Holly has been a favorite winter decoration for at least 2000 years. But if you think holly is just good for decking the halls, think again.
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If you’re interested in propagating hollies there are three ways to accomplish this: from seed, doing cuttings and grafting. Grafting is difficult but propagating using seeds and cuttings is easy and fun.
Wash the pulpy, slimy material inside the skin off to get to the seed (figure B). This material actually has chemicals in it that prohibit germination. Normally the berry would drop and sit on the ground over winter. The rain and cold activate enzymes that eat those chemicals. Rinsing the seed in cold water mimics that process and offers the same results.
Next, fill weather-resistant flats, like cedar, over half full with soiless potting medium and lay the seeds on top. Then cover them with another layer of medium that’s about an inch thick. Level the medium down in the flat so you don’t have any parts where water can collect (figure C). Place the flats outside over the winter and it’s possible you might get some germination by spring. If not, let them sit through another winter. It does take some time but it’s worth it.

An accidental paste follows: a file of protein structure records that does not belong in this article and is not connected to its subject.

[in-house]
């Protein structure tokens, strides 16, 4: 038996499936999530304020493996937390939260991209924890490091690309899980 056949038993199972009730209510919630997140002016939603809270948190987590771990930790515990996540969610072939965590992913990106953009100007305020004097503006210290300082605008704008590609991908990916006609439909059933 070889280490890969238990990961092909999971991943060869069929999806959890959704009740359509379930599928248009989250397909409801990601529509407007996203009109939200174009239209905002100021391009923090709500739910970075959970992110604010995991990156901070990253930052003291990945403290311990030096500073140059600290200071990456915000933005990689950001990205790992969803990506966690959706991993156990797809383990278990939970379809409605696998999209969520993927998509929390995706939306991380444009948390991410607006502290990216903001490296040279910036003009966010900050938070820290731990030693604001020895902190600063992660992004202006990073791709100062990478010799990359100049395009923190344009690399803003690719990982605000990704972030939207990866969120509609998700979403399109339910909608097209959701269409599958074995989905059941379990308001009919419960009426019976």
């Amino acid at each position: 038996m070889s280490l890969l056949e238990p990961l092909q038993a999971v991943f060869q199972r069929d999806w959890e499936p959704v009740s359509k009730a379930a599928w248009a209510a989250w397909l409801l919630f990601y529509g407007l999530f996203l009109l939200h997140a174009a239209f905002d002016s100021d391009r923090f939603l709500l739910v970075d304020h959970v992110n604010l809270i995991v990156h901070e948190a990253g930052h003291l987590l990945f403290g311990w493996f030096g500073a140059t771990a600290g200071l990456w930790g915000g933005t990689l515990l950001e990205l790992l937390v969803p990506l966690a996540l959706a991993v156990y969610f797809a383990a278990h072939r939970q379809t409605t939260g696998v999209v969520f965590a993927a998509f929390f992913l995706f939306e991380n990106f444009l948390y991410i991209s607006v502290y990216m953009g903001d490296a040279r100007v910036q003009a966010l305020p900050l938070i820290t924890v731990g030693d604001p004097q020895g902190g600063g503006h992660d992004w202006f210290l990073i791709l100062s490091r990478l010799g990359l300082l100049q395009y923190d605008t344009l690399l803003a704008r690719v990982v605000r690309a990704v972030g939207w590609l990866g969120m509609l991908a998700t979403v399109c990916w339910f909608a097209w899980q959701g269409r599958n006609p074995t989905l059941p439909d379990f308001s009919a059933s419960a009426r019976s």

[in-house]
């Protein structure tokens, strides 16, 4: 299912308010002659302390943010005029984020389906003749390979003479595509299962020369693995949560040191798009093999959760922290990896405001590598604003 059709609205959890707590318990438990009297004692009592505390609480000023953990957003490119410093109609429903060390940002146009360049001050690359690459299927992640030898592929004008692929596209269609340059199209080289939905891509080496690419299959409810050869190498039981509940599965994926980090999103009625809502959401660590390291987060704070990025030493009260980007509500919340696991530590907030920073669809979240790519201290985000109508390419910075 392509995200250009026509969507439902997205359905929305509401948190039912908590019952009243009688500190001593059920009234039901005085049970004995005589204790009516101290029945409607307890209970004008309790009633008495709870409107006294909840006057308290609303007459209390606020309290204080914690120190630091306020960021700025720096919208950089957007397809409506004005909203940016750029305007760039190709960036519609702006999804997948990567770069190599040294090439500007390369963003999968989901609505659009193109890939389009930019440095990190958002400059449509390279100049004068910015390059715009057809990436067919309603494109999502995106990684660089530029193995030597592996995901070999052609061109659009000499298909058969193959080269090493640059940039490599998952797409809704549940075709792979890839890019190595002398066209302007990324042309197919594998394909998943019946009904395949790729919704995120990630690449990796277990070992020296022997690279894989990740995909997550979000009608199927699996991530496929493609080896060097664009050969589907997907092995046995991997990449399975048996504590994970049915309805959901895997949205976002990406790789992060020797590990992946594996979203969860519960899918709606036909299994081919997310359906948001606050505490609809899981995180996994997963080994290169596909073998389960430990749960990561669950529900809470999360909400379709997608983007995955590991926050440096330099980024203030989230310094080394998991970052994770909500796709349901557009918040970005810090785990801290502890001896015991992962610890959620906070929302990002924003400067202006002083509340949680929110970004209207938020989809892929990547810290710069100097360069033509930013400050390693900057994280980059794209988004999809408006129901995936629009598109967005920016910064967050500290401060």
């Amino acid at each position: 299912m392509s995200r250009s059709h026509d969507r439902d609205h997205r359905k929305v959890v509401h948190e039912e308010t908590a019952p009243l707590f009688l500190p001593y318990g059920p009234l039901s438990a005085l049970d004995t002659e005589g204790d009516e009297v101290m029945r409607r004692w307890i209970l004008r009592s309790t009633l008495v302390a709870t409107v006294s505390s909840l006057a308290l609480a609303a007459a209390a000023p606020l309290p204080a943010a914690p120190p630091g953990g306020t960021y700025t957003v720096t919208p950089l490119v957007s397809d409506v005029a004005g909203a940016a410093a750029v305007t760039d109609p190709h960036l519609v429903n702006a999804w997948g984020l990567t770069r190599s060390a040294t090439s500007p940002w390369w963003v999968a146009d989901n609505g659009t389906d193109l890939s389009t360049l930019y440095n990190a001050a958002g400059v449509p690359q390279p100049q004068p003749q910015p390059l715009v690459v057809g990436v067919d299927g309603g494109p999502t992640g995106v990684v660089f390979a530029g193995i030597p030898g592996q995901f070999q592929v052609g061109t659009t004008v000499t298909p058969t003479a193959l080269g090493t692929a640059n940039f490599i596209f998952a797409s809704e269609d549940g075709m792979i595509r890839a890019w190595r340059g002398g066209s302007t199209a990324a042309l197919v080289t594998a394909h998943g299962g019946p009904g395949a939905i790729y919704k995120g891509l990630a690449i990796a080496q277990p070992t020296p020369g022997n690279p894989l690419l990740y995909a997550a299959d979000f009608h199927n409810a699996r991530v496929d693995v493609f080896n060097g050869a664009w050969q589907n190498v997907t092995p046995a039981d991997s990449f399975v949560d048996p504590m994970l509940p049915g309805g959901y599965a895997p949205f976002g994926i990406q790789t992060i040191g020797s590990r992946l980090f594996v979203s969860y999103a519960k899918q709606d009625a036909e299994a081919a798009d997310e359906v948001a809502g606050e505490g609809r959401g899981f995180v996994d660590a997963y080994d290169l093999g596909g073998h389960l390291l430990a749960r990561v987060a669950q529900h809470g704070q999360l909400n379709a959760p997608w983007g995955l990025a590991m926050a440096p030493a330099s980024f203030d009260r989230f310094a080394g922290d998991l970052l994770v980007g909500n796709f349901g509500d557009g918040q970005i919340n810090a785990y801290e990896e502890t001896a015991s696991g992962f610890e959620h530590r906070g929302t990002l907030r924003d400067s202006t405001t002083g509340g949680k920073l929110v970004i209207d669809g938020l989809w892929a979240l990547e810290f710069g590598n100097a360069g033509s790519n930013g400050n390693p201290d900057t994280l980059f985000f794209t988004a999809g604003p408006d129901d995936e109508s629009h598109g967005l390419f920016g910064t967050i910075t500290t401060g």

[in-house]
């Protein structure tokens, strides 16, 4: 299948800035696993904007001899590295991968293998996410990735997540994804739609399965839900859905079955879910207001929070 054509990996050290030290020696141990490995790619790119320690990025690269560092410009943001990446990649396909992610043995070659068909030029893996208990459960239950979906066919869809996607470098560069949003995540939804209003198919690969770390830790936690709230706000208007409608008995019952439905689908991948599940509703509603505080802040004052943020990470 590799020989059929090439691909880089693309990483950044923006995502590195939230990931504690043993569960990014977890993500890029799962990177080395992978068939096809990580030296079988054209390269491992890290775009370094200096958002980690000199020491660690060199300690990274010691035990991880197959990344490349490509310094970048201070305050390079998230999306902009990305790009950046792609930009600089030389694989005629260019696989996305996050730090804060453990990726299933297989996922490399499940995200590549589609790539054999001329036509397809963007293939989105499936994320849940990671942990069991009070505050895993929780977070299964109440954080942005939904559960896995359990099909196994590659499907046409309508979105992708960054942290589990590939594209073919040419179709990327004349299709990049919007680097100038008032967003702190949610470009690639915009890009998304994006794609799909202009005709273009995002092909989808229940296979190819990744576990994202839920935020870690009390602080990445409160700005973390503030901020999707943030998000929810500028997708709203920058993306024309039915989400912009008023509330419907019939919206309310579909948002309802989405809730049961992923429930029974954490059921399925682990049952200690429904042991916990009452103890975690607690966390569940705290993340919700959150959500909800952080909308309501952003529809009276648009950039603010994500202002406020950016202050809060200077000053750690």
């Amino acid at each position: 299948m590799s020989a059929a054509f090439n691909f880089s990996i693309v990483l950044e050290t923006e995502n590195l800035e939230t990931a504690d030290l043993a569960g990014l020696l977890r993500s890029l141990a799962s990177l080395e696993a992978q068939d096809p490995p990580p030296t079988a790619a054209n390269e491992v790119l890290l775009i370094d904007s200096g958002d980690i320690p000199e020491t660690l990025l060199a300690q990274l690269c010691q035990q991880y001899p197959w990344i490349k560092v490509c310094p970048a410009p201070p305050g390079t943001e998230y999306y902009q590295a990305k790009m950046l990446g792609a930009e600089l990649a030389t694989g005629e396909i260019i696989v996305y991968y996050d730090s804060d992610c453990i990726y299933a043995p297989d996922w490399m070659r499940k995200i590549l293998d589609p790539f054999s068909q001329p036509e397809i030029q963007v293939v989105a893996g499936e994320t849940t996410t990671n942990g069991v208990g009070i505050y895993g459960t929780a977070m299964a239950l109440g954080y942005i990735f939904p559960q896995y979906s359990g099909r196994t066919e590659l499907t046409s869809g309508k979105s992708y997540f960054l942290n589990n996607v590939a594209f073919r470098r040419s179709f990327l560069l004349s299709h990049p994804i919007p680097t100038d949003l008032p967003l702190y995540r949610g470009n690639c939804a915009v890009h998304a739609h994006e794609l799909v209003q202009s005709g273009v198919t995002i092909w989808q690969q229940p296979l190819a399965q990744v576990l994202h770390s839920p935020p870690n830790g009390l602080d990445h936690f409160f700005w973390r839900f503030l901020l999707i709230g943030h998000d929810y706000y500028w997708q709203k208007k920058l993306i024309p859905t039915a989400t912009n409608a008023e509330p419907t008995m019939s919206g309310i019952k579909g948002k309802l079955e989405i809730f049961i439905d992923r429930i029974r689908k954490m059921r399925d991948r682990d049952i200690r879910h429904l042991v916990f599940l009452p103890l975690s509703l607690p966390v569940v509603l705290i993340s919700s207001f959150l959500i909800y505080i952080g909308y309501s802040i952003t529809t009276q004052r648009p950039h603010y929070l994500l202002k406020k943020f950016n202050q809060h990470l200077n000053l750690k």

With seeds, there is no guarantee you will get the same variety as the parent plant. So if this is important to you, use cuttings.
To propagate by cuttings, pick a strong, healthy shoot. A tip cut (figure D) gives you the best chance of success because a hormone located in the tip of the plant helps stimulate growth. The best time to take cuttings is in summer to late fall.
Make the cut a quarter inch below a leaf node. Here you have a high concentration of the hormone that stimulates the stem cells to turn into rooting cells. Dip the tip first into water (figure E) and then rooting hormone (figure F) before inserting it into the potting flat full of medium (figure G).
Place the cuttings outside or in the greenhouse if you have one and keep them moist.